Reckon. Was a privilege to discuss this with Johnny Givins after the show. He observed that the law changes before culture and practice do. I recall being stoked as a straight man witnessing the spectators at the Hero Parade opening our collective arms in celebration not just 'tolerance'. Felt like the culture had caught up (even if only in that place).

    I really do not understand how some bigots are so scared of the world and the diversity of human experience in it. Yet they so clearly and harmfully do.

    Ak • Since May 2008 • 19661 posts Report Reply

  • AndrewJ,

    I remember being a scrawny 5th former at Gisborne Boys High and having a couple of much bigger, older boys stand over me and tell me i was a faggot if i didn't sign. To my credit i didn't.

    Jakarta, Indonesia • Since Jun 2014 • 8 posts Report Reply

  • Jeanette King,

    The Salvation Army - yes, they do some good work, particularly in the drug and alcohol area. but I always tell collectors two reasons why I won't donate to them: their opposition to the Bill and that I can't bring myself to donate to an organisation with the motto 'Blood and Fire'. ... Though I notice that they seem to have discretely dropped displaying the motto.

    Ōtautahi • Since Oct 2010 • 43 posts Report Reply

  • Russell Brown, in reply to Sacha,

    I recall being stoked as a straight man witnessing the spectators at the Hero Parade opening our collective arms in celebration not just ‘tolerance’. Felt like the culture had caught up (even if only in that place).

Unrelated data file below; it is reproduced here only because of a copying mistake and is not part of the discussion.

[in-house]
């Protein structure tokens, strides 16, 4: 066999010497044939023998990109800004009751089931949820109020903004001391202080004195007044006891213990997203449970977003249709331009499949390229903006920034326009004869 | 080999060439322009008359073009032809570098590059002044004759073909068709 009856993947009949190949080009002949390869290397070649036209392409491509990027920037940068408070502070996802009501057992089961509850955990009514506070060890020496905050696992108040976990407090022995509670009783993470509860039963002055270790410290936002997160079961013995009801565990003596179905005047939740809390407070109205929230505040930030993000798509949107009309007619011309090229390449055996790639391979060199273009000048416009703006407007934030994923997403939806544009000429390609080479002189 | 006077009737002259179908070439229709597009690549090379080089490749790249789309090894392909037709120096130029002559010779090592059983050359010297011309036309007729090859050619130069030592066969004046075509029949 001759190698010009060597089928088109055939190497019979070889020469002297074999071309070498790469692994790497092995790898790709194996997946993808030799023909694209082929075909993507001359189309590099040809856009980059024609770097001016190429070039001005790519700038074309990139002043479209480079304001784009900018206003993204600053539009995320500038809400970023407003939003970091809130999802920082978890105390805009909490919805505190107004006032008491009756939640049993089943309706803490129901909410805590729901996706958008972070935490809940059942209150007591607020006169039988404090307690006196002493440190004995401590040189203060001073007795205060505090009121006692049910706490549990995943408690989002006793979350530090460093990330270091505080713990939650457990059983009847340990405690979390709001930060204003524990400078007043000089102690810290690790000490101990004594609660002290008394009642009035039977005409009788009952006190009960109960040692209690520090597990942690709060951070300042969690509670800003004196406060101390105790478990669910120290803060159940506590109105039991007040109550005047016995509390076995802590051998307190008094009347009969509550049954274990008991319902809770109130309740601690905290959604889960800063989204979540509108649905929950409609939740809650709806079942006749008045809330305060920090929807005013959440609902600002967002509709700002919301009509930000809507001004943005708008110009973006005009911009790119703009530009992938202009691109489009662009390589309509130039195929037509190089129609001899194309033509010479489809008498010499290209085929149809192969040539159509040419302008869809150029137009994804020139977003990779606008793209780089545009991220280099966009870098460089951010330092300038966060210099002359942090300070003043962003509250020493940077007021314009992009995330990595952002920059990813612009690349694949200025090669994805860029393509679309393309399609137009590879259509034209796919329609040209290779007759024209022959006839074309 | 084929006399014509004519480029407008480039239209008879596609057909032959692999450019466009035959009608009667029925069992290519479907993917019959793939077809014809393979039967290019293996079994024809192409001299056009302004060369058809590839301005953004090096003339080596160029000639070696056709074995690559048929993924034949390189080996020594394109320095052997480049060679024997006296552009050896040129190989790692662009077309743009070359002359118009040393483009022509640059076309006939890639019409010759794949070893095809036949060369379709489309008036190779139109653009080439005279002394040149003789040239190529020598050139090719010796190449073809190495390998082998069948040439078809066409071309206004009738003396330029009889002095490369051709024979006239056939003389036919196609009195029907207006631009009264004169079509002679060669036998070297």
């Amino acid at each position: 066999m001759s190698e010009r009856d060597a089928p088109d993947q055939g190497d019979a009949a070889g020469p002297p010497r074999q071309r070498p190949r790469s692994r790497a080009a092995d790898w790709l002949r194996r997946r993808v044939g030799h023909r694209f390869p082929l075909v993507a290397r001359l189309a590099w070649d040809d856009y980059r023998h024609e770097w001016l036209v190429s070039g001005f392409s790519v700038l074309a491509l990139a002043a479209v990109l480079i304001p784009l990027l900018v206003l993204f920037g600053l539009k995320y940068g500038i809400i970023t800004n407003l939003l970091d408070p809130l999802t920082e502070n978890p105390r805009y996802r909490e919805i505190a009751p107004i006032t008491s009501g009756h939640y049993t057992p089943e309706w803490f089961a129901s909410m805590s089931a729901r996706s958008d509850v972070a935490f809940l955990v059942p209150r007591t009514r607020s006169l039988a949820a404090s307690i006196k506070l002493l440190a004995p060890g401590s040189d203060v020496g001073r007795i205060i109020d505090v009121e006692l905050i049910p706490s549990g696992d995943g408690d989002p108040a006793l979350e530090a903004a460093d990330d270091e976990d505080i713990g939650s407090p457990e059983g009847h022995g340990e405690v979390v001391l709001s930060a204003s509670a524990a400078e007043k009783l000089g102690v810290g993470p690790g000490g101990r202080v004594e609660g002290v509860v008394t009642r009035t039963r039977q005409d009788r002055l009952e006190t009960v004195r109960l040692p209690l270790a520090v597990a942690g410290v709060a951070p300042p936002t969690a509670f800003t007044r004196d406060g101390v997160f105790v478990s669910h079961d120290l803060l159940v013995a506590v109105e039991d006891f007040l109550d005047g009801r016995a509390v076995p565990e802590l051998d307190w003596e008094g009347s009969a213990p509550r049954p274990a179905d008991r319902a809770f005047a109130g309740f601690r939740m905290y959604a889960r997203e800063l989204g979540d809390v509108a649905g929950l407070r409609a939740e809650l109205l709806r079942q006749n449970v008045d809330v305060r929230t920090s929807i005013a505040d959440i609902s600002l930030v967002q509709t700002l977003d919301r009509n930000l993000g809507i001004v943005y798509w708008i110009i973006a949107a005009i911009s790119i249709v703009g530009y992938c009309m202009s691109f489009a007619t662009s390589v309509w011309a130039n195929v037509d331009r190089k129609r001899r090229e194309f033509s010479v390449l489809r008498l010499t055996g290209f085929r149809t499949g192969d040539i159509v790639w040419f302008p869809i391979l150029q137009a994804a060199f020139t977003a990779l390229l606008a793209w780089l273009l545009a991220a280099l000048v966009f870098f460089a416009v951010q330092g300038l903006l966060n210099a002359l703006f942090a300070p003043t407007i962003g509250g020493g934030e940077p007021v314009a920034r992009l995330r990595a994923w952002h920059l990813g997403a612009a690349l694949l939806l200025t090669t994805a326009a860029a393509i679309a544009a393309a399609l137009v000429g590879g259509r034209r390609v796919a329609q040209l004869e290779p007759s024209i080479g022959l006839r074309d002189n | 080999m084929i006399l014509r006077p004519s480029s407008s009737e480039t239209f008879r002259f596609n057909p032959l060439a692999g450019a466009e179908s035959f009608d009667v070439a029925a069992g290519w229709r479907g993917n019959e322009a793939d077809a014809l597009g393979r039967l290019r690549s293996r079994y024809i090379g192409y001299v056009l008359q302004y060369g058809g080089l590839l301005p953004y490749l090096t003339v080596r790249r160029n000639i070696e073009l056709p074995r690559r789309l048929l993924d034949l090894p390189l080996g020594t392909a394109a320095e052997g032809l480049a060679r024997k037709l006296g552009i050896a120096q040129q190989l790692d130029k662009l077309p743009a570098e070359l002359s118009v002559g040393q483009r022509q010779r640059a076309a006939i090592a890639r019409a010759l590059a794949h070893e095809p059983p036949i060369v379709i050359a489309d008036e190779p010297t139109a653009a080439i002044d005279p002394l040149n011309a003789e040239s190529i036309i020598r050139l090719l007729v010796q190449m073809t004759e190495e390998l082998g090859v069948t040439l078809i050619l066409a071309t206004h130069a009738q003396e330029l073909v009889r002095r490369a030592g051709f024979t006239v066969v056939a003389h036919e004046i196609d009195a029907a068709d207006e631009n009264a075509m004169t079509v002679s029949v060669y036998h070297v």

I did interviews with Rex Halliday and others for Planet and we ended up getting some free tickets to the Hero party on Prince’s Wharf. We were at a barbecue beforehand and our gay friend Darren couldn’t afford to go along. So we clubbed in and bought him a ticket and he was so happy. He’d literally never been in a big queer space like that before.

    I may have cried during the performance part. And I wasn’t even on drugs.

    Auckland • Since Nov 2006 • 22724 posts Report Reply

  • Russell Brown,

    Oh, also: Sunday’s Neighbourhood episode focuses on K Road and is presented by the very talented Ramon Te Wake. There’s a law reform-themed show called ‘The Bill’ at Artspace, it turns out.

    It’s on TVNZ on Demand here.

    Auckland • Since Nov 2006 • 22724 posts Report Reply

  • Mark Proffit,

    It is hard to believe that it is 30 years since I finally could love who I wanted without committing a crime. I still remember been at public meetings & demos to support HLR as a student in Wellington.

    Now some 30 years later I find myself in Sydney where the conservatives and religious right seem intent on dragging the Marriage equality debate on for as long as possible. Sadly the arguments are just as vile now.

    Sydney, Australia • Since Sep 2008 • 4 posts Report Reply

  • Mark Graham, in reply to Ken Double,

    Still does.

    Auckland • Since Nov 2006 • 215 posts Report Reply

  • Conrad Heine,